Hope for infertile men as scientists grow test-tube sperm

Last Updated: Thursday, March 24, 2011 - 00:00

London: Japanese scientists have accomplished a feat thought to be impossible — for the first time, they have produced fertile mammalian sperm in a test tube.

The technique holds significant promise for male infertility, reports Nature.

Biologists have been trying to make sperm outside the body for almost a century.

So, a team led by Takehiko Ogawa of Yokohama City University designed a way to culture sperm and allow them to mature outside of the body.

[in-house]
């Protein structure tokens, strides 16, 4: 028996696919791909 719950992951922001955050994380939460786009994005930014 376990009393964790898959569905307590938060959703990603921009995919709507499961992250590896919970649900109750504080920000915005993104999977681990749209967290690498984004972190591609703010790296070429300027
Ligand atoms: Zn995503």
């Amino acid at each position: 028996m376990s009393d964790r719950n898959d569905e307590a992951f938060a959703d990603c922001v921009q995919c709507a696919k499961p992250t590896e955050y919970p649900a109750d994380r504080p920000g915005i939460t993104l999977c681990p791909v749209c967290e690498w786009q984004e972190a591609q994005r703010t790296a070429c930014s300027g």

They found that the key to getting sperm through meiosis lay in a simple change to standard culture conditions.

Ogawa and his colleagues took tissue fragments from neonatal mouse testes to mature.

They then soaked the testes tissue in a mixture called KnockOut Serum Replacement, often used to grow embryonic stem cells.

To track sperm development, they used a fluorescent protein that marked cells undergoing — or that had undergone — meiosis.

After several weeks in the mix, the testes looked normal and were producing sperm. Nearly half of the samples contained cells with sperm-like tails.

Finally, the researchers injected the sperm into egg cells. A few weeks later, surrogates delivered a dozen live, fertile offspring.


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First Published: Thursday, March 24, 2011 - 00:00

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